- Theoretical foundations, e.g., complexity results
- Heuristics, search, and other solving techniques for plan generation
- Techniques and foundations for providing modeling support
- Challenges and lessons learned from modeling systems (using hierarchical models)
- Applications of hierarchical planning
- Plan explanation for hierarchical models
- Hierarchical plan repair techniques
- Techniques for verifying solutions of hierarchical planning problems
The motivation for using hierarchical planning formalisms is manifold. It ranges from an explicit and predefined guidance of the plan generation process and the ability to represent complex problem solving and behavior patterns to the option of having different abstraction layers when communicating with a human user or when planning co-operatively. The best-known formalism in the field is Hierarchical Task Network (HTN) planning. In addition, there are several other hierarchical planning formalisms, e.g., hybrid planning (incorporating aspects from POCL planning), Hierarchical Goal Network (HGN) planning (incorporating a hierarchy on goals), or formalisms that combine task hierarchies with timeline planning (e.g. ANML). Hierarchies induce fundamental differences from classical planning, creating distinct computational properties and requiring separate algorithms from non-hierarchical planners. Many of these aspects of hierarchical planning are still unexplored. Thus, we encourage any contribution, independent of the underlying hierarchical planning formalism, and want to provide a forum for researchers to discuss the various aspects of hierarchical planning.
Topics of interests include but are not limited to:
Workshop Format and Submission Details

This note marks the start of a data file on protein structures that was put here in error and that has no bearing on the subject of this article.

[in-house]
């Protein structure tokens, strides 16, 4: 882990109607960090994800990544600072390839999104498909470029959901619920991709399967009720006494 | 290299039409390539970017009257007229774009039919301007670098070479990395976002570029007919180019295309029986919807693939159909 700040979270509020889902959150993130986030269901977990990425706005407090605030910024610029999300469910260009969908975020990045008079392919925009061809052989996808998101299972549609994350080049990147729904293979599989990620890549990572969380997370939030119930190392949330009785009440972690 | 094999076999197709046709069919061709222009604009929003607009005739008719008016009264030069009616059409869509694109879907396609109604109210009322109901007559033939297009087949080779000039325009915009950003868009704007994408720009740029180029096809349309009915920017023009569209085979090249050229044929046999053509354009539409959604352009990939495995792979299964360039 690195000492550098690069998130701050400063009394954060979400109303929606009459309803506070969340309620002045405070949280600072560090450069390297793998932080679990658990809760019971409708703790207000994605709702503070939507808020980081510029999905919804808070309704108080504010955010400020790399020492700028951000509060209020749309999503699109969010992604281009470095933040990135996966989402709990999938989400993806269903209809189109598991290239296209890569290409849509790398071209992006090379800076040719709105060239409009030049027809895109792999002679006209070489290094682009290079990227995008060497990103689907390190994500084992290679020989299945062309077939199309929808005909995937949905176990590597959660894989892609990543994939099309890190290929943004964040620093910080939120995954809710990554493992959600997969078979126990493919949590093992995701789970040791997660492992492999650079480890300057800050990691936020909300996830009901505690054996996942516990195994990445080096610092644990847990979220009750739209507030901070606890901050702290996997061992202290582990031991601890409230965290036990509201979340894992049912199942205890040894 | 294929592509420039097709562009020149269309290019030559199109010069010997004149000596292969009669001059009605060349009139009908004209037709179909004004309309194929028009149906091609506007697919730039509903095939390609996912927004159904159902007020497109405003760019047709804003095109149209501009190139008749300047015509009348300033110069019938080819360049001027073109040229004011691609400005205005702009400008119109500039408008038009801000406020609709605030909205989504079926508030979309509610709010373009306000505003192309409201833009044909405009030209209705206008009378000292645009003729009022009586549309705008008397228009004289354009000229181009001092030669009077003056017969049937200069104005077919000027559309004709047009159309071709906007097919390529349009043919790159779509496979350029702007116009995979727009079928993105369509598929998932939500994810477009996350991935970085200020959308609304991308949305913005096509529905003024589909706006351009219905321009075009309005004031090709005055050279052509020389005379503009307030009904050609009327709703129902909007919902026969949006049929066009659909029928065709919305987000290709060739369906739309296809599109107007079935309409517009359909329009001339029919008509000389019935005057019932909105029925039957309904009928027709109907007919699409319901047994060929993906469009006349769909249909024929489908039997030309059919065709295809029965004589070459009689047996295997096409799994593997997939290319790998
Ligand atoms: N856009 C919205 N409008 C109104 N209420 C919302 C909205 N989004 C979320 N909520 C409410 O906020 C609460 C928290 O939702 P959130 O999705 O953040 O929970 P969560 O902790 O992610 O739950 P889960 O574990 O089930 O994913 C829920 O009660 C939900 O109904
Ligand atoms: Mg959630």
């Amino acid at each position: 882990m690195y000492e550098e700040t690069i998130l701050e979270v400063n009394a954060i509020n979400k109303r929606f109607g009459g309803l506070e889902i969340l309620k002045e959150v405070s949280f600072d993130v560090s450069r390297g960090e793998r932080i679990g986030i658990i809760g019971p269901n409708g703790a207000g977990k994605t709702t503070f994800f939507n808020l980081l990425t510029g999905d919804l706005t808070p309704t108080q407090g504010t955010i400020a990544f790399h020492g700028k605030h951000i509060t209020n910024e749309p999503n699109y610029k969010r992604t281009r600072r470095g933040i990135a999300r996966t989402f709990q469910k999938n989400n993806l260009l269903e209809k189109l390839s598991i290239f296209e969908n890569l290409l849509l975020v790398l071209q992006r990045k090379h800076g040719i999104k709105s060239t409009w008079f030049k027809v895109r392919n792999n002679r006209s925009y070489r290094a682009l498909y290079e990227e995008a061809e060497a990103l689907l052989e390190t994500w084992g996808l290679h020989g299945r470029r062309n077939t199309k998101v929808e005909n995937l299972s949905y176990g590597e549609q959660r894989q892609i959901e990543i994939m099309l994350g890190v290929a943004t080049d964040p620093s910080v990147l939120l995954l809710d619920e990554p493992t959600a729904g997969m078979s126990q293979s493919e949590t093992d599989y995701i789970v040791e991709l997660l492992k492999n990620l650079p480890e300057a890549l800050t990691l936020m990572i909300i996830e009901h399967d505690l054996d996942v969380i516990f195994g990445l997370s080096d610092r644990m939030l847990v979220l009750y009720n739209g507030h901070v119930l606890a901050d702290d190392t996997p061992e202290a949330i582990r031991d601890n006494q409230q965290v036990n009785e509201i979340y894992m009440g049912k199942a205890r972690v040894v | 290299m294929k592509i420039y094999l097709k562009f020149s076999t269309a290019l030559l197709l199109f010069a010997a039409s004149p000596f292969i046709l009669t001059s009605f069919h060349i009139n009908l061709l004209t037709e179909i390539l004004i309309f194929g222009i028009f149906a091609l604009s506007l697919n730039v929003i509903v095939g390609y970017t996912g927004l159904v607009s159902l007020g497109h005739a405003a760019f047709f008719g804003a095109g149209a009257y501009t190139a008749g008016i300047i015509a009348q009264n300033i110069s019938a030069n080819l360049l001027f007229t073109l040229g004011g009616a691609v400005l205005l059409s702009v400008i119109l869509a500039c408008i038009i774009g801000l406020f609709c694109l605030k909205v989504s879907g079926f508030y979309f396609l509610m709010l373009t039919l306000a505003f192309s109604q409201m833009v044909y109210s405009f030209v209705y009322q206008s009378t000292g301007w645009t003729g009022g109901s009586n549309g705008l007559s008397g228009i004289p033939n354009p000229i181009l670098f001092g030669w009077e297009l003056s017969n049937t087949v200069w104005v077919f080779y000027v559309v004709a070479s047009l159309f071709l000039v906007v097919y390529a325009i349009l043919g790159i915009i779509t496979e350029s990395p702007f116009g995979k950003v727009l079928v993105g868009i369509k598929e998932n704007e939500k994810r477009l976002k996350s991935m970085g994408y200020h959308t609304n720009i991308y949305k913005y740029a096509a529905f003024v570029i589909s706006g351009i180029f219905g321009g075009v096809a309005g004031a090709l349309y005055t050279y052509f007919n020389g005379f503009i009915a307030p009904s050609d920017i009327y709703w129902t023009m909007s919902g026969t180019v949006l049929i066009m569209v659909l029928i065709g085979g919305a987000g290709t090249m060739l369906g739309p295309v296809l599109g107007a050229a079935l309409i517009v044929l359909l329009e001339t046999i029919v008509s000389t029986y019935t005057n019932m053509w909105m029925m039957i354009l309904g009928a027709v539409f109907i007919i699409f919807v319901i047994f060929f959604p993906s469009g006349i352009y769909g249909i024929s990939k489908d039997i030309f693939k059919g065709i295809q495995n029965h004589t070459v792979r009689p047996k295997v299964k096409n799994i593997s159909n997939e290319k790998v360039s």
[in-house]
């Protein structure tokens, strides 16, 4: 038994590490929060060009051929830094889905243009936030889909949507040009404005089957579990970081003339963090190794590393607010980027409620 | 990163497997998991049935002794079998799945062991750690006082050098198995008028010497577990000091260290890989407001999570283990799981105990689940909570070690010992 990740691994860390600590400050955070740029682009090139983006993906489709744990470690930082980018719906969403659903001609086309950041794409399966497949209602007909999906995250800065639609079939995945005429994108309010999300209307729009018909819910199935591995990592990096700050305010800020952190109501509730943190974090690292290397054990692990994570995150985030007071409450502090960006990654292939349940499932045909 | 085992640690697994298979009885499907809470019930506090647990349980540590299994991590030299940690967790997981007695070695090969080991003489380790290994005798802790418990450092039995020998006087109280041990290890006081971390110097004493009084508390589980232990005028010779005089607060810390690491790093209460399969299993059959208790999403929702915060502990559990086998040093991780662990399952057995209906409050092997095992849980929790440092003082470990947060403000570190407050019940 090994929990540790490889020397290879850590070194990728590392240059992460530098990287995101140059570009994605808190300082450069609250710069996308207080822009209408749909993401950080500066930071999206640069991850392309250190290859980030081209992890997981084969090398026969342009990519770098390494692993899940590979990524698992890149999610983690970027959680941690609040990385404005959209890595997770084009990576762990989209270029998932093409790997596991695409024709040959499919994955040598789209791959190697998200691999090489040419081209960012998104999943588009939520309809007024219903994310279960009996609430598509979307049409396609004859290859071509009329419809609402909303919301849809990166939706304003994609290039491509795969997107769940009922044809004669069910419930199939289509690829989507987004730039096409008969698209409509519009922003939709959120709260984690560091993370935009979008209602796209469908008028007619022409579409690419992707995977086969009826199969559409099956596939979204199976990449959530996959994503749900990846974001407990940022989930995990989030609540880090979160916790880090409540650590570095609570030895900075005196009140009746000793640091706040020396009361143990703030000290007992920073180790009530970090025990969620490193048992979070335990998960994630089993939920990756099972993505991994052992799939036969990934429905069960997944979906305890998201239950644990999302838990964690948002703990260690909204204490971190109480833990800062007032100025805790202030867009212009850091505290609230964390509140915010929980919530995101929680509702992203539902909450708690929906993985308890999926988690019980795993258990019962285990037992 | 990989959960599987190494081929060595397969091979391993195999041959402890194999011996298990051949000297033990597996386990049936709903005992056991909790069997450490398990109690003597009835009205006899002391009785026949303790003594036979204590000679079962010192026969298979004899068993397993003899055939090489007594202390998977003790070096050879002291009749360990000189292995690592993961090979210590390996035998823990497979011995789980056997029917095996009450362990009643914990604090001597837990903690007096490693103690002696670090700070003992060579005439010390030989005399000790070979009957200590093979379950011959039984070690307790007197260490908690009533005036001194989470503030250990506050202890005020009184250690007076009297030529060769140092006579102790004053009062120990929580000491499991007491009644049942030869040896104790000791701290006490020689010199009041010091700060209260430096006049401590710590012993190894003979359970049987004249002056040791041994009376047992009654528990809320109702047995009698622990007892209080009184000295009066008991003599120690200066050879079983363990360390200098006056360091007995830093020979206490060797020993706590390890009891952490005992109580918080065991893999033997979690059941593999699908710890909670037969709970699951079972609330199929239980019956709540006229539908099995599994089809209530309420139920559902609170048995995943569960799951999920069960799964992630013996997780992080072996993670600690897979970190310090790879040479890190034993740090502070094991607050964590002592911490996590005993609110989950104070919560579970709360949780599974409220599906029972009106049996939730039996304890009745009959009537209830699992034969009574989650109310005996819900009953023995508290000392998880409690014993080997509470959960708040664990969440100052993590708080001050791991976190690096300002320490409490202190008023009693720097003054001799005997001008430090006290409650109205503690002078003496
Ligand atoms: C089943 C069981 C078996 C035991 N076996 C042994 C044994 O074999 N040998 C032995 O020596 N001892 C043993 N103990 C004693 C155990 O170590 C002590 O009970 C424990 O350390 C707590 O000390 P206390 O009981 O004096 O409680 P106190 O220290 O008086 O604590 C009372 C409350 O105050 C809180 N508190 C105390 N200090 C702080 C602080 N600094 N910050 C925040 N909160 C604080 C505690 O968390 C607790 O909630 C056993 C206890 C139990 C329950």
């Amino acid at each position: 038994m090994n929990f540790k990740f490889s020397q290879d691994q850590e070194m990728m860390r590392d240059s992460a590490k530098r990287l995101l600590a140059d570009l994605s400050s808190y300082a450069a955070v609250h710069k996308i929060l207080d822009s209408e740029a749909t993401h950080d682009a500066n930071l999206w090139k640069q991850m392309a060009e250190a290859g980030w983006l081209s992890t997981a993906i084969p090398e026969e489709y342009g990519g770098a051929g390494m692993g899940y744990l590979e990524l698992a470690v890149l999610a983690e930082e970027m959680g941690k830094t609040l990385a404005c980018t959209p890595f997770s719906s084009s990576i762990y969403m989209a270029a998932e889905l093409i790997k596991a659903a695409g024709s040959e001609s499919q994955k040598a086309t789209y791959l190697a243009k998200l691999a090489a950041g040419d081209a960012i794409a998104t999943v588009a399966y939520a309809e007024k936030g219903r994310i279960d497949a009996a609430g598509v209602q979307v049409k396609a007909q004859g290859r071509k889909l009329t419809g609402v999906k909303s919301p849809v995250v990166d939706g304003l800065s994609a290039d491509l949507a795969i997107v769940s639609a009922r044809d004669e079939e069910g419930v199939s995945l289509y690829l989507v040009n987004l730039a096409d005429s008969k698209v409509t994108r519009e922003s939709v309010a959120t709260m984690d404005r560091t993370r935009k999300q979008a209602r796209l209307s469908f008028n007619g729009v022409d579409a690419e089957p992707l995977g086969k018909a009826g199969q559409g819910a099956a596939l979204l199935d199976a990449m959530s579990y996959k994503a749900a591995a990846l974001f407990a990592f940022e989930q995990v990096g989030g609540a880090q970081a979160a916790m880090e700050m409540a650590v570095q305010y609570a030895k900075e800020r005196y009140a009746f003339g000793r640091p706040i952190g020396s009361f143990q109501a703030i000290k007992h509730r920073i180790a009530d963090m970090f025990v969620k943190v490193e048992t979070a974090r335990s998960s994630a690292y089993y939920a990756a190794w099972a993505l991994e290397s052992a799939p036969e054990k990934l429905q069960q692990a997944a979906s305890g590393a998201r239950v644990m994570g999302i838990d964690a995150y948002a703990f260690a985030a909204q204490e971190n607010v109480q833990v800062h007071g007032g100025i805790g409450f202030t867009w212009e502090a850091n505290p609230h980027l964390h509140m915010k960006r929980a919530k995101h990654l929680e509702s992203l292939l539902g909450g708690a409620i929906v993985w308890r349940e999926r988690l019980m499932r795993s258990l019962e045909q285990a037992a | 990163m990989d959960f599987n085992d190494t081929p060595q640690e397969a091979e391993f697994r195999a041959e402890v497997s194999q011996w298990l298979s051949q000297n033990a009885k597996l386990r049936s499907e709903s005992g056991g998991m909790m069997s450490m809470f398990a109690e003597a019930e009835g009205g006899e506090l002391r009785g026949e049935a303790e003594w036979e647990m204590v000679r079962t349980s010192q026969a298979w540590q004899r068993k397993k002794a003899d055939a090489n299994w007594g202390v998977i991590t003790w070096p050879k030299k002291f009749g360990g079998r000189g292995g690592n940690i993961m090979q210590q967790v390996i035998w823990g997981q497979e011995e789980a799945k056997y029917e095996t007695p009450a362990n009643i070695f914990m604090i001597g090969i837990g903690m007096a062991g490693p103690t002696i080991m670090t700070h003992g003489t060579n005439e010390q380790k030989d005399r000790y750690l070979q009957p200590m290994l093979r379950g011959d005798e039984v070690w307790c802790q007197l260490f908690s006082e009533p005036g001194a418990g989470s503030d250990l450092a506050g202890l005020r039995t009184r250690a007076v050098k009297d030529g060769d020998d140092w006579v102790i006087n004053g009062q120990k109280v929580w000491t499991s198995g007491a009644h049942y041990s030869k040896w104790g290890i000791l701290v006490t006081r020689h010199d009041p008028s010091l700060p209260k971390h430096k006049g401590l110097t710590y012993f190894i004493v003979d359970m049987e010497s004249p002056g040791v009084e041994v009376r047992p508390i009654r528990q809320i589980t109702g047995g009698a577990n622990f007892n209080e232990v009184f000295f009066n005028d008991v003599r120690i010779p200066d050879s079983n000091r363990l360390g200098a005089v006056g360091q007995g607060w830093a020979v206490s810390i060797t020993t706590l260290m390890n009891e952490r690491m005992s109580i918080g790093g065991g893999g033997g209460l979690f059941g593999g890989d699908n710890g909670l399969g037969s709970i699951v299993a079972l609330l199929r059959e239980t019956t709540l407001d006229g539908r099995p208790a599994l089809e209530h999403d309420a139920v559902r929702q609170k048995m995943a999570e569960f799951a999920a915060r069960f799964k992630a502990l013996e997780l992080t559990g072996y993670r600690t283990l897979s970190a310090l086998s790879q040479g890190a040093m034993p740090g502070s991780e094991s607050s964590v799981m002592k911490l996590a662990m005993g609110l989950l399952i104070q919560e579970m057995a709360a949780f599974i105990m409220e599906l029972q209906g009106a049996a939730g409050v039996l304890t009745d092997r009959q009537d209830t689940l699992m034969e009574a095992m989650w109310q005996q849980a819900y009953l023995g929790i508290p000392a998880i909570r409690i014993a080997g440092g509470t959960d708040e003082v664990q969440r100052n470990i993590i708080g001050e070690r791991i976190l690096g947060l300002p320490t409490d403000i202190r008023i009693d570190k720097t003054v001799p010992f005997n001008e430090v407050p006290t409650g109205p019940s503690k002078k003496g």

We aim at having a hybrid format (both physical and simultaneously online) so that authors can also present their work if they cannot attend ICAPS 2021, though we encourage attendance in person.
The formatting guidelines (author kit, etc.) are the same as for ICAPS 2021. Authors may submit long papers (up to 8 pages plus up to one page of references) or short papers (up to 4 pages plus up to one page of references). The purpose of short papers is to encourage publications of more preliminary results. In case of acceptance, the full 5, resp. 9, pages can be used for the paper, e.g. to address the reviewers' comments.
Like at the main conference, there will be a high quality double-blind review process against the standard ICAPS criteria of significance, soundness, scholarship, clarity, and reproducibility. However, submissions may be less evolved than at the main conference.
In addition to standard technical papers we also encourage the submission of position/challenge papers (which have to be short papers). The purpose of position/challenge papers is to report on or to make aware of interesting/important problems in Hierarchical Planning. The main idea behind this category is to make aware of an interesting problem and to encourage discussion at the workshop -- not to present some significant contribution.
The submission dates will be announced in time, but we assume a submission around the end of March.
We encourage the submission of papers that are, at the time of submission, currently under review at IJCAI 2021 and/or SoCS 2021. In case such a double submission gets both accepted at IJCAI/SoCS and at the workshop, the proceedings will include a link to the paper at the other conference (so formally it will not be part of the proceedings), but the authors can still present the paper at the workshop.